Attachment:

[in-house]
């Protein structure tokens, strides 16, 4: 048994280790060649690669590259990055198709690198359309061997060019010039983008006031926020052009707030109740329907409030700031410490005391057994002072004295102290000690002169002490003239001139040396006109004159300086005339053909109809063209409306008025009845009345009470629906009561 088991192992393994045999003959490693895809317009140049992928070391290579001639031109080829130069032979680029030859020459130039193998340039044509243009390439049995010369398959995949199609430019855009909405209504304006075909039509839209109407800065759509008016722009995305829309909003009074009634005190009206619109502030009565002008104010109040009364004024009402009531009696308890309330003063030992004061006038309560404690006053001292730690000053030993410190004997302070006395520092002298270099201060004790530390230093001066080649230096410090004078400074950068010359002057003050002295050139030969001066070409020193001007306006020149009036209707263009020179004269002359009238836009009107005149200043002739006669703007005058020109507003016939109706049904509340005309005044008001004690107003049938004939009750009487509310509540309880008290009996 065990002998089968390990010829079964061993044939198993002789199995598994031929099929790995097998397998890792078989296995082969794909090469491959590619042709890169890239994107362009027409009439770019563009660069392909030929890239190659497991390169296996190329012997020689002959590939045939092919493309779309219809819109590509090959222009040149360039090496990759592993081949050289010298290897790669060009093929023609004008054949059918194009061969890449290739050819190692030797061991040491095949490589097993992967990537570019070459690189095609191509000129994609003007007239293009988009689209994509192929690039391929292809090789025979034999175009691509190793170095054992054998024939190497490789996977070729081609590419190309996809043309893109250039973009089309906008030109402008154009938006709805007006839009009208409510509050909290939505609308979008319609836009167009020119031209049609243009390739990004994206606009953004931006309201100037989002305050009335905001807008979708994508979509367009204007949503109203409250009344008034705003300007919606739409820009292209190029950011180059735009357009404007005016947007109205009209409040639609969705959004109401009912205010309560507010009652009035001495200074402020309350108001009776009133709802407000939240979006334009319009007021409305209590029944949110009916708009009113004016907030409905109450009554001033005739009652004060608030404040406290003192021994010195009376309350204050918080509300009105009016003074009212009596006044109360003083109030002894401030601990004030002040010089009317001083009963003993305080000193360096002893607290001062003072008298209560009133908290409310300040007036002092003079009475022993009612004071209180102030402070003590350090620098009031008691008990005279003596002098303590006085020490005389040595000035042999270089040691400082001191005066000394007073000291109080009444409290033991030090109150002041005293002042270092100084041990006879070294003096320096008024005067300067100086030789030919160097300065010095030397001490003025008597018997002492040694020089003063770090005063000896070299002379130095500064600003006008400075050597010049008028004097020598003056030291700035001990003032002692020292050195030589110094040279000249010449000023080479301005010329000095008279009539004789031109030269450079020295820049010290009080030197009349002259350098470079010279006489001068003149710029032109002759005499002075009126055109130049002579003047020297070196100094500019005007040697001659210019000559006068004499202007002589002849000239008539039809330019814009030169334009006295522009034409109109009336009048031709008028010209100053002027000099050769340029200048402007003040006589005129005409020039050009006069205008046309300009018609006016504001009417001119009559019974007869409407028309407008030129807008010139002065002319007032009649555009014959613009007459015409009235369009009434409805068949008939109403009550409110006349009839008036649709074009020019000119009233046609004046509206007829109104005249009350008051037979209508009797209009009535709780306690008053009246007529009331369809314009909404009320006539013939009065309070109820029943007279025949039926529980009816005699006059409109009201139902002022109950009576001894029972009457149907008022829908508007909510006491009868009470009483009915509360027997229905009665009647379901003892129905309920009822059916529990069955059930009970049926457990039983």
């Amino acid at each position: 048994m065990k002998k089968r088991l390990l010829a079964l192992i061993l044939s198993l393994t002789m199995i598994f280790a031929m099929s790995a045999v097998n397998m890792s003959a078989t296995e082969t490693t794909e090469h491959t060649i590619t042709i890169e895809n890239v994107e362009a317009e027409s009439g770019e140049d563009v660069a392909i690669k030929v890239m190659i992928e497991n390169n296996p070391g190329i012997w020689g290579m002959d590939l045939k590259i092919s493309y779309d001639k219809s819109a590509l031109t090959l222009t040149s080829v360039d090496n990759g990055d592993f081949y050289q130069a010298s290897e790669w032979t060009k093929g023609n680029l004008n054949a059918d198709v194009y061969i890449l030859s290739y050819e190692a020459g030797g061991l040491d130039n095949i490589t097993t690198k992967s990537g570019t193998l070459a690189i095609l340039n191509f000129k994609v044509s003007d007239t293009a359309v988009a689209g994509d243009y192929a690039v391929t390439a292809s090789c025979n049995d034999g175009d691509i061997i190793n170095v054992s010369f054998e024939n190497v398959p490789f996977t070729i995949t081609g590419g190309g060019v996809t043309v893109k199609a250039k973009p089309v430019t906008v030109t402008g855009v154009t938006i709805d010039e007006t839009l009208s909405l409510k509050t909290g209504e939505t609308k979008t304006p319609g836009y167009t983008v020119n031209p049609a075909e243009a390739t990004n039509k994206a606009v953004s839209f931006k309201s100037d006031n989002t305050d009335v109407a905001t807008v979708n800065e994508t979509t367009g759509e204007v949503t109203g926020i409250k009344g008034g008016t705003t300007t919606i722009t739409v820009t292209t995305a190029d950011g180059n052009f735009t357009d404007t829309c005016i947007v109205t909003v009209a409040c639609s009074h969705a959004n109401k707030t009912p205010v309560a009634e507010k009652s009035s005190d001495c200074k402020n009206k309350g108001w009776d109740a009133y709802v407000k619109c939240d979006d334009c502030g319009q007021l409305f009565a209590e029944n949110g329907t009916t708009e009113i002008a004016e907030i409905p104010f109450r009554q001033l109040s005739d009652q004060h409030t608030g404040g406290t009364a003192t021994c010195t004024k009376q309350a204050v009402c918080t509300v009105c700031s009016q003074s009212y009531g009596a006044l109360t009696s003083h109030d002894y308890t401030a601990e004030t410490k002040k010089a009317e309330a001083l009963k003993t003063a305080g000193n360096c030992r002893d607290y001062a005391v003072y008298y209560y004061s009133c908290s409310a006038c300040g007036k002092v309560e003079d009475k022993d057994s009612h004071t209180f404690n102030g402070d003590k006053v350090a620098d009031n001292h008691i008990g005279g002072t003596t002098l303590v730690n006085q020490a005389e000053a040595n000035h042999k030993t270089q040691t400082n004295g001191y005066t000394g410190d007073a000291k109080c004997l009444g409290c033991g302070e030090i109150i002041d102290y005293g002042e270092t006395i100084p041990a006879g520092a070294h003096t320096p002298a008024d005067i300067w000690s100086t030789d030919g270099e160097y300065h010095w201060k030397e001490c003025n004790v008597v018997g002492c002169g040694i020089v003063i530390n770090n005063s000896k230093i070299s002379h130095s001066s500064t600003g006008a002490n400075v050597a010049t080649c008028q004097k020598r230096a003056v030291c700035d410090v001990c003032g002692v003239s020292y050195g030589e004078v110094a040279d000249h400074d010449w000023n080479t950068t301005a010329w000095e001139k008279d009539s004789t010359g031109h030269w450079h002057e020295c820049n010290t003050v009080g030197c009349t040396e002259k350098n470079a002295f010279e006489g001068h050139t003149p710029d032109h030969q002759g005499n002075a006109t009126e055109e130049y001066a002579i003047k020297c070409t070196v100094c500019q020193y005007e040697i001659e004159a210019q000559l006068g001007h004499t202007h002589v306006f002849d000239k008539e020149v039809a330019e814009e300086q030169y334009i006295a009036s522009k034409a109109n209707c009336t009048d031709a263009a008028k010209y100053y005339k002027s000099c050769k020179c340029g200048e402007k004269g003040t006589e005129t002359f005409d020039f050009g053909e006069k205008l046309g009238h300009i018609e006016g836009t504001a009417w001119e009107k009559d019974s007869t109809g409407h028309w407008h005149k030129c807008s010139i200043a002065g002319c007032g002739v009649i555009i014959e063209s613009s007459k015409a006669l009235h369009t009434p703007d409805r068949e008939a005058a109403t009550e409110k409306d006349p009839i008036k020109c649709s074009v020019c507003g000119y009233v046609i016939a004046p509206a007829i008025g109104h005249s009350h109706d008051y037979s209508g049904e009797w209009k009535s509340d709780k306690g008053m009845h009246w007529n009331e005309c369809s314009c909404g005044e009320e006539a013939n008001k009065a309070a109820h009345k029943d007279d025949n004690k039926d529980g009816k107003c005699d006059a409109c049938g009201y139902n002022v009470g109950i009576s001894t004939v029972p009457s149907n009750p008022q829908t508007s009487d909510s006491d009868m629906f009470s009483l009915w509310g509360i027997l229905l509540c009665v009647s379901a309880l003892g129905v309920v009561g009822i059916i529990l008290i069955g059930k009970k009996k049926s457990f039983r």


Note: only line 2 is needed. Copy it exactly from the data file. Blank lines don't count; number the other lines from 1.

């Protein structure tokens, strides 16, 4: 048994280790060649690669590259990055198709690198359309061997060019010039983008006031926020052009707030109740329907409030700031410490005391057994002072004295102290000690002169002490003239001139040396006109004159300086005339053909109809063209409306008025009845009345009470629906009561 088991192992393994045999003959490693895809317009140049992928070391290579001639031109080829130069032979680029030859020459130039193998340039044509243009390439049995010369398959995949199609430019855009909405209504304006075909039509839209109407800065759509008016722009995305829309909003009074009634005190009206619109502030009565002008104010109040009364004024009402009531009696308890309330003063030992004061006038309560404690006053001292730690000053030993410190004997302070006395520092002298270099201060004790530390230093001066080649230096410090004078400074950068010359002057003050002295050139030969001066070409020193001007306006020149009036209707263009020179004269002359009238836009009107005149200043002739006669703007005058020109507003016939109706049904509340005309005044008001004690107003049938004939009750009487509310509540309880008290009996 065990002998089968390990010829079964061993044939198993002789199995598994031929099929790995097998397998890792078989296995082969794909090469491959590619042709890169890239994107362009027409009439770019563009660069392909030929890239190659497991390169296996190329012997020689002959590939045939092919493309779309219809819109590509090959222009040149360039090496990759592993081949050289010298290897790669060009093929023609004008054949059918194009061969890449290739050819190692030797061991040491095949490589097993992967990537570019070459690189095609191509000129994609003007007239293009988009689209994509192929690039391929292809090789025979034999175009691509190793170095054992054998024939190497490789996977070729081609590419190309996809043309893109250039973009089309906008030109402008154009938006709805007006839009009208409510509050909290939505609308979008319609836009167009020119031209049609243009390739990004994206606009953004931006309201100037989002305050009335905001807008979708994508979509367009204007949503109203409250009344008034705003300007919606739409820009292209190029950011180059735009357009404007005016947007109205009209409040639609969705959004109401009912205010309560507010009652009035001495200074402020309350108001009776009133709802407000939240979006334009319009007021409305209590029944949110009916708009009113004016907030409905109450009554001033005739009652004060608030404040406290003192021994010195009376309350204050918080509300009105009016003074009212009596006044109360003083109030002894401030601990004030002040010089009317001083009963003993305080000193360096002893607290001062003072008298209560009133908290409310300040007036002092003079009475022993009612004071209180102030402070003590350090620098009031008691008990005279003596002098303590006085020490005389040595000035042999270089040691400082001191005066000394007073000291109080009444409290033991030090109150002041005293002042270092100084041990006879070294003096320096008024005067300067100086030789030919160097300065010095030397001490003025008597018997002492040694020089003063770090005063000896070299002379130095500064600003006008400075050597010049008028004097020598003056030291700035001990003032002692020292050195030589110094040279000249010449000023080479301005010329000095008279009539004789031109030269450079020295820049010290009080030197009349002259350098470079010279006489001068003149710029032109002759005499002075009126055109130049002579003047020297070196100094500019005007040697001659210019000559006068004499202007002589002849000239008539039809330019814009030169334009006295522009034409109109009336009048031709008028010209100053002027000099050769340029200048402007003040006589005129005409020039050009006069205008046309300009018609006016504001009417001119009559019974007869409407028309407008030129807008010139002065002319007032009649555009014959613009007459015409009235369009009434409805068949008939109403009550409110006349009839008036649709074009020019000119009233046609004046509206007829109104005249009350008051037979209508009797209009009535709780306690008053009246007529009331369809314009909404009320006539013939009065309070109820029943007279025949039926529980009816005699006059409109009201139902002022109950009576001894029972009457149907008022829908508007909510006491009868009470009483009915509360027997229905009665009647379901003892129905309920009822059916529990069955059930009970049926457990039983």